Kankara, Kaṅkara: 10 definitions
Kankara means something in Buddhism, Pali, Hinduism, Sanskrit, Marathi. If you want to know the exact meaning, history, etymology or English translation of this term then check out the descriptions on this page. Add your comment or reference to a book if you want to contribute to this summary article.
General definition (in Buddhism)Source: Wisdom Library: Buddhism
Kaṅkara (कङ्कर) is the sixteenth of sixty digits (decimal place) in an special enumeration system mentioned by Vasubandhu in his Abhidharmakośa (“treasury of knowledge”). The explanations of the measure of years, eons, and so forth must be comprehended through calculation based on a numerical system. Enumeration begins from one and increases by a factor of ten for each shift in decimal place. The sixtieth number in this series is called “countless”.
Among these decimal positions (e.g., kaṅkara), the first nine positions from one to one hundred million are called ‘single set enumeration’. From a billion up to, but not including countless is “the enumeration of the great companion” and is called the ‘recurring enumeration’.
Languages of India and abroad
Marathi-English dictionarySource: DDSA: The Molesworth Marathi and English Dictionary
kaṅkara (कंकर).—m Gravel: also a single pebble or particle. Pr. naramadēnta jitakē kaṃ0 titakē śaṅkara. 2 (Commonly kāṅkara) A brace of a drum.
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kaṅkara (कंकर) [or री, rī].—f A variety of the Acacia. The same with dēvabābhaḷa.
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kāṅkara (कांकर).—m A brace (of a drum). 2 R A mark of a goring.Source: DDSA: The Aryabhusan school dictionary, Marathi-English
kaṅkara (कंकर).—m A brace of a drum. Gravel, a simple pebble or particle.
Marathi is an Indo-European language having over 70 million native speakers people in (predominantly) Maharashtra India. Marathi, like many other Indo-Aryan languages, evolved from early forms of Prakrit, which itself is a subset of Sanskrit, one of the most ancient languages of the world.
Sanskrit dictionarySource: DDSA: The practical Sanskrit-English dictionary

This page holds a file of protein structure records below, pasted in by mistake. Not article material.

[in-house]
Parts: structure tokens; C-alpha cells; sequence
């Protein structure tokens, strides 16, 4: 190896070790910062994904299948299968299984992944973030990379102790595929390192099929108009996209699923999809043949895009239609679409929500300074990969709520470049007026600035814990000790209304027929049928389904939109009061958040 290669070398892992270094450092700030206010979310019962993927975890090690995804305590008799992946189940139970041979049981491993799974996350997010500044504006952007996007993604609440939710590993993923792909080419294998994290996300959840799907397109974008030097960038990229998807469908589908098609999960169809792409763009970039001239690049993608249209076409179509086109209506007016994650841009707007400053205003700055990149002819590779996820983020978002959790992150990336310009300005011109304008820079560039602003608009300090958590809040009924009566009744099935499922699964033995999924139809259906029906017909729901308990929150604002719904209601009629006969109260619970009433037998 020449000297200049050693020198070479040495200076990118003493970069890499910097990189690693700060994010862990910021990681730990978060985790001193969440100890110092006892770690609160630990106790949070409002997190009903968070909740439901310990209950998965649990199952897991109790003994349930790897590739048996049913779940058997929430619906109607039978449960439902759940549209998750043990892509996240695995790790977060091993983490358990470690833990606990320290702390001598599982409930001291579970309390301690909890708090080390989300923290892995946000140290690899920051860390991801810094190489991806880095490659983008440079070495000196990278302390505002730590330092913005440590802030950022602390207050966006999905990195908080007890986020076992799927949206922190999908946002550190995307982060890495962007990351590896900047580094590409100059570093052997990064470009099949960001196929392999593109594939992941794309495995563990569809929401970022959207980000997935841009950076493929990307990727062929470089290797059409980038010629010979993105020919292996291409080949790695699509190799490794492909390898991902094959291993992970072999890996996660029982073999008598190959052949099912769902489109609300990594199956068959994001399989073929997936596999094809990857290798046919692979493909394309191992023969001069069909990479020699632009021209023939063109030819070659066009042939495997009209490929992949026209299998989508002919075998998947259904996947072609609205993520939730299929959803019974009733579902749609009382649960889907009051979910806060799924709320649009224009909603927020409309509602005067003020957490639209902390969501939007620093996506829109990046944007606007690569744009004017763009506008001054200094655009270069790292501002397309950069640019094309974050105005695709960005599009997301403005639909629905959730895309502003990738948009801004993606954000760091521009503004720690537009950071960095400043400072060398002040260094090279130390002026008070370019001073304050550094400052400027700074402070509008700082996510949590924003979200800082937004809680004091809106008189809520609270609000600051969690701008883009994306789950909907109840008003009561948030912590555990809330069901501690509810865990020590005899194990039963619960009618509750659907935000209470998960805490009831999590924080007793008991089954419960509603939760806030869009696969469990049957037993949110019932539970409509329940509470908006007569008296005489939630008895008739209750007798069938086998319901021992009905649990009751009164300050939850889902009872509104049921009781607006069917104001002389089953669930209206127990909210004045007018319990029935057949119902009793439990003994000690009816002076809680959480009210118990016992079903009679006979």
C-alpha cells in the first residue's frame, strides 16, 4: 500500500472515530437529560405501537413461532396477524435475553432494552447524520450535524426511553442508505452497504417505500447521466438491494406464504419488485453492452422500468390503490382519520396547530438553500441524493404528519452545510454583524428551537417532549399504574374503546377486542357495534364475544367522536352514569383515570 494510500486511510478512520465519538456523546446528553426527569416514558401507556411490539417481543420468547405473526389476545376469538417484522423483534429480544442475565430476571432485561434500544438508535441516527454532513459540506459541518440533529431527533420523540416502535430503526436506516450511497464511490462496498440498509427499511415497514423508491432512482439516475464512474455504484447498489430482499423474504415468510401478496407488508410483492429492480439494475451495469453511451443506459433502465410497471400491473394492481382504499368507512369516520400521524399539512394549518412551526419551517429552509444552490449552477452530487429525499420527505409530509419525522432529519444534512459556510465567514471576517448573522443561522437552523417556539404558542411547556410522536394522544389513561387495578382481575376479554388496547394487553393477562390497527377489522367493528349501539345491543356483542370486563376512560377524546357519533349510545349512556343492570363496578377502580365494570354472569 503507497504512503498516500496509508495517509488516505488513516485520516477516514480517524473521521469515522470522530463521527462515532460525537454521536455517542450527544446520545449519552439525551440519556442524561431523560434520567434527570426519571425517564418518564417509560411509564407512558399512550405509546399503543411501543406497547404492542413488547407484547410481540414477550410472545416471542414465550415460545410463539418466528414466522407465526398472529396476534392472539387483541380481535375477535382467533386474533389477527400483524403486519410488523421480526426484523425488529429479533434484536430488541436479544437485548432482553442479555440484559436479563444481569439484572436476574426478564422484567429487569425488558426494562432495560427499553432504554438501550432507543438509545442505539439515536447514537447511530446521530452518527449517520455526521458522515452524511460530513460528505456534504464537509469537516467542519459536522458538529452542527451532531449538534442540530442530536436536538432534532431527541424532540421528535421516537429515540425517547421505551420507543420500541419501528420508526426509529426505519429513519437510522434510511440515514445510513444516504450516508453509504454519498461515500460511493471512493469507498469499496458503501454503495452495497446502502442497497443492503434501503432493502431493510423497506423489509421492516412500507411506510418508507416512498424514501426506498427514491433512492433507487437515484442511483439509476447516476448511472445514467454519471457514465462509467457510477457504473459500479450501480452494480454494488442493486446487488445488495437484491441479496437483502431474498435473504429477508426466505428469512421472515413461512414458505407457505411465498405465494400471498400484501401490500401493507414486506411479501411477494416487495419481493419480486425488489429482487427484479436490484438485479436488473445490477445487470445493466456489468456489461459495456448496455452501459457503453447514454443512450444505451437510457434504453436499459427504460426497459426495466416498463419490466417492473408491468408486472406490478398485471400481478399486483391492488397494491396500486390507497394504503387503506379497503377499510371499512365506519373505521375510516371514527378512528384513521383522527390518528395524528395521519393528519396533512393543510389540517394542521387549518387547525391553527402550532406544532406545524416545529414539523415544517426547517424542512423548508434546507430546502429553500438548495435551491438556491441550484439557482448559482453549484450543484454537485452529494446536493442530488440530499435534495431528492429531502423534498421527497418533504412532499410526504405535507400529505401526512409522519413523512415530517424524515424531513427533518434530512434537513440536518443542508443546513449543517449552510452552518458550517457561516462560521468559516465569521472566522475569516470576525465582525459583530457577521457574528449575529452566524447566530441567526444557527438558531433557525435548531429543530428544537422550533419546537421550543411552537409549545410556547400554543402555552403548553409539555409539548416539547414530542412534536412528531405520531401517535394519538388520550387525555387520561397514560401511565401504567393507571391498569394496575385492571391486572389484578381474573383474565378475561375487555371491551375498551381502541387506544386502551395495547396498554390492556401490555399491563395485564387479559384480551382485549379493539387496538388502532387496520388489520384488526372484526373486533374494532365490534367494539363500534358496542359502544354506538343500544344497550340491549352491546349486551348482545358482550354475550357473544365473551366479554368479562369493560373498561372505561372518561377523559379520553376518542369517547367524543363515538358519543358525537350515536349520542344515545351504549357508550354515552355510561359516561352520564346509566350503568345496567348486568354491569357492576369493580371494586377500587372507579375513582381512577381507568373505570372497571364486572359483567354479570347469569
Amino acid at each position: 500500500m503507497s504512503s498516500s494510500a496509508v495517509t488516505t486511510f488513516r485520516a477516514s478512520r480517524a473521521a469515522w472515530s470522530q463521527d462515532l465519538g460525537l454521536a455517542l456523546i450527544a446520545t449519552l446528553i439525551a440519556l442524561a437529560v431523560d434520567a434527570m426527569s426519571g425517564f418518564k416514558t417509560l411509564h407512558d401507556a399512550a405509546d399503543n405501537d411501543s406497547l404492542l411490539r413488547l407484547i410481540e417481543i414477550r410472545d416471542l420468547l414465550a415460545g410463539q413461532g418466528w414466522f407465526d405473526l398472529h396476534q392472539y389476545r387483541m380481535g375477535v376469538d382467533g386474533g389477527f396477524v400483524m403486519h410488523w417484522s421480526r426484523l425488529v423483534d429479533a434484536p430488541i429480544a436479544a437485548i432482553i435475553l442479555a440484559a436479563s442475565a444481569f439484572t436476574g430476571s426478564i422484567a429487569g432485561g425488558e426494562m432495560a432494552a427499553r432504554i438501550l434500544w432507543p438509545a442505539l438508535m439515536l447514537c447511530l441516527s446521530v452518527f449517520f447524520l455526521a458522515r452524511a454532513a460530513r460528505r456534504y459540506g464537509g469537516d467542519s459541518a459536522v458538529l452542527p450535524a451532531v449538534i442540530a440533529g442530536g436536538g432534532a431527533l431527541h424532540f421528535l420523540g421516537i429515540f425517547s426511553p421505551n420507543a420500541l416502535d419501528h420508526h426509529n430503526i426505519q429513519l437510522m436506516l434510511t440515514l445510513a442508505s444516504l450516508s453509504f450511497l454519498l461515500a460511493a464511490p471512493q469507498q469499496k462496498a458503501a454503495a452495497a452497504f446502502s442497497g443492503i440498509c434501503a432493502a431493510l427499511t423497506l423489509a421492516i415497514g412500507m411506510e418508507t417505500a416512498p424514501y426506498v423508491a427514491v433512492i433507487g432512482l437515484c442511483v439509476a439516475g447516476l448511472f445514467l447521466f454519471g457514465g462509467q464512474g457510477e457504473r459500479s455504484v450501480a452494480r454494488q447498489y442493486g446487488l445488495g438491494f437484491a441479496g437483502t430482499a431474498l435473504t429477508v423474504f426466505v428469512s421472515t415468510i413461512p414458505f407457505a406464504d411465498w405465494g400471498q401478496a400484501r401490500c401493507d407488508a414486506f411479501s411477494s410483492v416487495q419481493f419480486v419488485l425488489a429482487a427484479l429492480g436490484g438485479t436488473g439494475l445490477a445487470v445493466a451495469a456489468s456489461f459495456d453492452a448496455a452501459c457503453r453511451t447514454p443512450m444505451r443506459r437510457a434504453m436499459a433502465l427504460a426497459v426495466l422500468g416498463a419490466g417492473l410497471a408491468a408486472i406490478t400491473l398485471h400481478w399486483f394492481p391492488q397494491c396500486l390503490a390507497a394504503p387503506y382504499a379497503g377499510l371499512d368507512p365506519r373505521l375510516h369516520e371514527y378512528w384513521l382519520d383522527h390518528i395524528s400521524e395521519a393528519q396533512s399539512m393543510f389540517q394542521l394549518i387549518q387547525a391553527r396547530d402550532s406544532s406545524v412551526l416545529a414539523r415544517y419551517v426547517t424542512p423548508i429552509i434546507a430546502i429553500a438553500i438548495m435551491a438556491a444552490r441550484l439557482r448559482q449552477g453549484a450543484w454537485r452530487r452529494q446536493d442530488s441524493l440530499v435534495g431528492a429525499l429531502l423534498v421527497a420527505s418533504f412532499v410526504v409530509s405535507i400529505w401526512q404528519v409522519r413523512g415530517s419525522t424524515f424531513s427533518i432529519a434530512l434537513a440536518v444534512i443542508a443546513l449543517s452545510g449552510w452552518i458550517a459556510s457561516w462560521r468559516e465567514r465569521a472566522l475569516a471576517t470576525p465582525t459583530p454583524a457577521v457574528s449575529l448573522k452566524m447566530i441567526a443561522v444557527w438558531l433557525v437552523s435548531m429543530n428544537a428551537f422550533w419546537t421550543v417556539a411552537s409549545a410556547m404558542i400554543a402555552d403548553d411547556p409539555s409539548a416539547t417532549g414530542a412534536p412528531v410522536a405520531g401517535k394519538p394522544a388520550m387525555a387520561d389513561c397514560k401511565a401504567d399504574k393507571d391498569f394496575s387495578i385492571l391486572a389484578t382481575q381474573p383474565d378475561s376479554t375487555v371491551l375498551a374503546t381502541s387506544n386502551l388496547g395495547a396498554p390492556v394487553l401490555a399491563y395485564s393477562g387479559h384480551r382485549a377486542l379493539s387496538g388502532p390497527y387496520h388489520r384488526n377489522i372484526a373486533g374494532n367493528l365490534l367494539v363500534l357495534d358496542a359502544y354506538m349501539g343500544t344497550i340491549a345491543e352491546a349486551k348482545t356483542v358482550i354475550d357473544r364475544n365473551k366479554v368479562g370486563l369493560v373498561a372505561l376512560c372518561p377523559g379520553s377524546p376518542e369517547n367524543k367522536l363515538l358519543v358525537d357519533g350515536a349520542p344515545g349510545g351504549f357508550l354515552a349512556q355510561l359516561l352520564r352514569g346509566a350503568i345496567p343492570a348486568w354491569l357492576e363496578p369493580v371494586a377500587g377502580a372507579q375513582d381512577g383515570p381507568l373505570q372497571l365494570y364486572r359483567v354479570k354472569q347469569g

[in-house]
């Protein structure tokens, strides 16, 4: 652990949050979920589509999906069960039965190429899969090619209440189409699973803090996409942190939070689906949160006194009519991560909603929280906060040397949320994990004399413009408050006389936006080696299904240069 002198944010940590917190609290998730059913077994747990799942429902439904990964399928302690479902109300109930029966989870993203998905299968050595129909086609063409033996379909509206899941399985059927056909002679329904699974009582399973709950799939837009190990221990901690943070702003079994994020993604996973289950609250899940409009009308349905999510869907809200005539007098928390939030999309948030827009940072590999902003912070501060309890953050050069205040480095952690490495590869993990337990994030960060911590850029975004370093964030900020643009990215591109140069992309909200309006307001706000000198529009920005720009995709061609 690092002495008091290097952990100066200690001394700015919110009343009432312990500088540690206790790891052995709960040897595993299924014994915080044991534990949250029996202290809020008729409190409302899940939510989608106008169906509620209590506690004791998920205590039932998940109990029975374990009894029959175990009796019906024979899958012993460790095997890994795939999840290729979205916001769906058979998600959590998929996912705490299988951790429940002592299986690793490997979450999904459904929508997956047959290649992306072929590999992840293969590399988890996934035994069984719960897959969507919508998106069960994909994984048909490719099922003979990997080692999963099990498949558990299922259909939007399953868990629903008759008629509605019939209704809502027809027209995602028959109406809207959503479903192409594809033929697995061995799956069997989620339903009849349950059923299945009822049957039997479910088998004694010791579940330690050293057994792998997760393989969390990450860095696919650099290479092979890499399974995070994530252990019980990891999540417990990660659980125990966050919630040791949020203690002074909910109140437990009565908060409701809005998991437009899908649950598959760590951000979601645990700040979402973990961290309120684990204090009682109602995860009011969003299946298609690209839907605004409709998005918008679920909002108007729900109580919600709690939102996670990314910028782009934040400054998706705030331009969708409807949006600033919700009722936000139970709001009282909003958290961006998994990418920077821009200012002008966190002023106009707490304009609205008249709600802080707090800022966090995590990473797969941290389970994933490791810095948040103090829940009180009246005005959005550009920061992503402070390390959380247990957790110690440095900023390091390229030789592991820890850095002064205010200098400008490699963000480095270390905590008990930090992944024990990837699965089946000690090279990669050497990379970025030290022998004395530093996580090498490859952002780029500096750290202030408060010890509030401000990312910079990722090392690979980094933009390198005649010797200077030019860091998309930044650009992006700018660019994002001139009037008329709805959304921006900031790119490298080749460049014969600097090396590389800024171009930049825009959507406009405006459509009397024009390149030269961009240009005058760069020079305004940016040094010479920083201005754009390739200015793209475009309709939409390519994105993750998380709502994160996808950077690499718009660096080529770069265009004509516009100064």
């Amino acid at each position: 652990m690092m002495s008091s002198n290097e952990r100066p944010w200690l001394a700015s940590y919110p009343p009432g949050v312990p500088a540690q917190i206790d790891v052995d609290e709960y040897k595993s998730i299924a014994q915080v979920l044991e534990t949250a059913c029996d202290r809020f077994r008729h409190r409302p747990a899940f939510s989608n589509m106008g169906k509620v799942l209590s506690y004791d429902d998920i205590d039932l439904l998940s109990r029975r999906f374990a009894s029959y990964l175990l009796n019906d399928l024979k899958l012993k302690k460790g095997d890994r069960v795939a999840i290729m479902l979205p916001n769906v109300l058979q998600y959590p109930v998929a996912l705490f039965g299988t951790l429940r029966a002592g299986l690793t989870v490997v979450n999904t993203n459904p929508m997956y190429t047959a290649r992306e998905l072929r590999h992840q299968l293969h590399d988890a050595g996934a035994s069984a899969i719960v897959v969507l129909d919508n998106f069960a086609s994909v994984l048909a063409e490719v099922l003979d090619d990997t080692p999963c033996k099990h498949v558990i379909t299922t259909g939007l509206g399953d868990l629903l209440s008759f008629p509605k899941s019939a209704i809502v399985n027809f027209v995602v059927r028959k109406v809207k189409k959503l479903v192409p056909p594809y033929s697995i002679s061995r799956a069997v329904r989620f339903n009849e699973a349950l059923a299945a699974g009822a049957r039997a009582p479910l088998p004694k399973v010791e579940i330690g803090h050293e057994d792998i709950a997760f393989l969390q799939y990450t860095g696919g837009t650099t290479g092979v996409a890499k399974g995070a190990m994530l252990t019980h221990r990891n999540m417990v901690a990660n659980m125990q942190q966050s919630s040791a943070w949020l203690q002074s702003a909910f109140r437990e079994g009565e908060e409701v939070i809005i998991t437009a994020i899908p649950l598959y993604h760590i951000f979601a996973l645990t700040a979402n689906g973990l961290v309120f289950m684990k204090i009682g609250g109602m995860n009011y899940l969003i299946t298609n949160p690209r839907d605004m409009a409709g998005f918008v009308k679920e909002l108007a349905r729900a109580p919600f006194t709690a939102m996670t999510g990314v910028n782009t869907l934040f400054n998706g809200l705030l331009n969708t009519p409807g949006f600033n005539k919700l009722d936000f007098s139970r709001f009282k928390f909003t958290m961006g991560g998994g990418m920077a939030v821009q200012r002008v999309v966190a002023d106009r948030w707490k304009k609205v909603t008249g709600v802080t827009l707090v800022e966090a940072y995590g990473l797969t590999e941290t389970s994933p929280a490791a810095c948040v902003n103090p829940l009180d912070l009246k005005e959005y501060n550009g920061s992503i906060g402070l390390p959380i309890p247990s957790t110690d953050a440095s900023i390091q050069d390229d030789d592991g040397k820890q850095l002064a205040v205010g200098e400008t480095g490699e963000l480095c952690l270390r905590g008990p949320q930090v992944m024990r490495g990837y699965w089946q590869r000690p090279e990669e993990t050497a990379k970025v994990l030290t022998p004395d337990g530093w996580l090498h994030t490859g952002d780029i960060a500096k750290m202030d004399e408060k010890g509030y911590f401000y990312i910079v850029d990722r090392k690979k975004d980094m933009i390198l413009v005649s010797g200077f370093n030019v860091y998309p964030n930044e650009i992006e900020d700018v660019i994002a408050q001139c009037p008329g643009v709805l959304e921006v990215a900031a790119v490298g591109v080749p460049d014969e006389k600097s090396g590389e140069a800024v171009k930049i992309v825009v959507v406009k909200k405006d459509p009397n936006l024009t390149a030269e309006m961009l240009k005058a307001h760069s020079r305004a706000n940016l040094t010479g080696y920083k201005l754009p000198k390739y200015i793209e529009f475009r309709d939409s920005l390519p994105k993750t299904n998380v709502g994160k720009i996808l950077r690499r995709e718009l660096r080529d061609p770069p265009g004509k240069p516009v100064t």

Kaṅkara (कङ्कर).—a. [kaṃ sukhaṃ kirati kṣipati kṝ-ac] Bad, vile, despicable.
-ram 1 Butter-milk (mixed with water).
2) A high number (= 1 niyutas).Source: Cologne Digital Sanskrit Dictionaries: Edgerton Buddhist Hybrid Sanskrit Dictionary
Kaṅkara (कङ्कर).—(once °la, once kiṃkara), m. or nt., a nigh number, according to Lalitavistara 100 niyuta, but sometimes 100 biṃbara, q.v.: m. (°raḥ) Mahāvyutpatti 7830 (cited from Gaṇḍavyūha); 8004; nt. (°ram) Mahāvyutpatti 7704; 7957 (cited from Lalitavistara); Tibetan in all gtams; Lalitavistara 147.21; Gaṇḍavyūha 133.1 (kiṃkaram); Sukhāvatīvyūha 30.15 kaṃkarāṇi; gender undetermined Saddharmapuṇḍarīka 409.6; Lalitavistara 151.3 Gaṇḍavyūha 105.19 (kaṅkala); 206.17.Source: Cologne Digital Sanskrit Dictionaries: Shabda-Sagara Sanskrit-English Dictionary
(-raḥ-rī-raṃ) Vile, bad. n.
(-raṃ) Buttermilk mixed with water. See kañjara. E. ka implying bad, or kaṃ water, kara what does or makes.Source: Cologne Digital Sanskrit Dictionaries: Monier-Williams Sanskrit-English Dictionary
1) Kaṅkara (कङ्कर):—mfn. vile, bad, [cf. Lexicographers, esp. such as amarasiṃha, halāyudha, hemacandra, etc.]
2) n. buttermilk mixed with water, [cf. Lexicographers, esp. such as amarasiṃha, halāyudha, hemacandra, etc.]
3) a particular high number, [Lalita-vistara]Source: Cologne Digital Sanskrit Dictionaries: Yates Sanskrit-English Dictionary
Kaṅkara (कङ्कर):—[(raḥ-rī-raṃ) a.] Vile, bad. n. Butter-milk mixed with water.
[Sanskrit to German] (Deutsch Wörterbuch)Source: Cologne Digital Sanskrit Dictionaries: Böhtlingk and Roth Grosses Petersburger Wörterbuch
1) adj. schlecht (kutsita). —
2) n. Buttermilch mit Wasser gemischt (s. takra) [Hemacandra’s Anekārthasaṃgraha 3, 530.] —
3) eine best. grosse Zahl (= 100 Nijuta) [Vyutpatti oder Mahāvyutpatti 129. 181. 183. 185.] [Rgva tch’er rol pa 140.] [Lot. de Lassen’s Anthologie b. l. 422.] — Vgl. kaccara, kaṭura, kaṭvara, kadara, kadvara .Source: Cologne Digital Sanskrit Dictionaries: Sanskrit-Wörterbuch in kürzerer Fassung
1) *Adj. schlecht. —
2) n. — a) *Buttermilch mit Wasser. — b) eine best. hohe Zahl [Lalitavistarapurāṇa 168,13.]
Sanskrit, also spelled संस्कृतम् (saṃskṛtam), is an ancient language of India commonly seen as the grandmother of the Indo-European language family (even English!). Closely allied with Prakrit and Pali, Sanskrit is more exhaustive in both grammar and terms and has the most extensive collection of literature in the world, greatly surpassing its sister-languages Greek and Latin.
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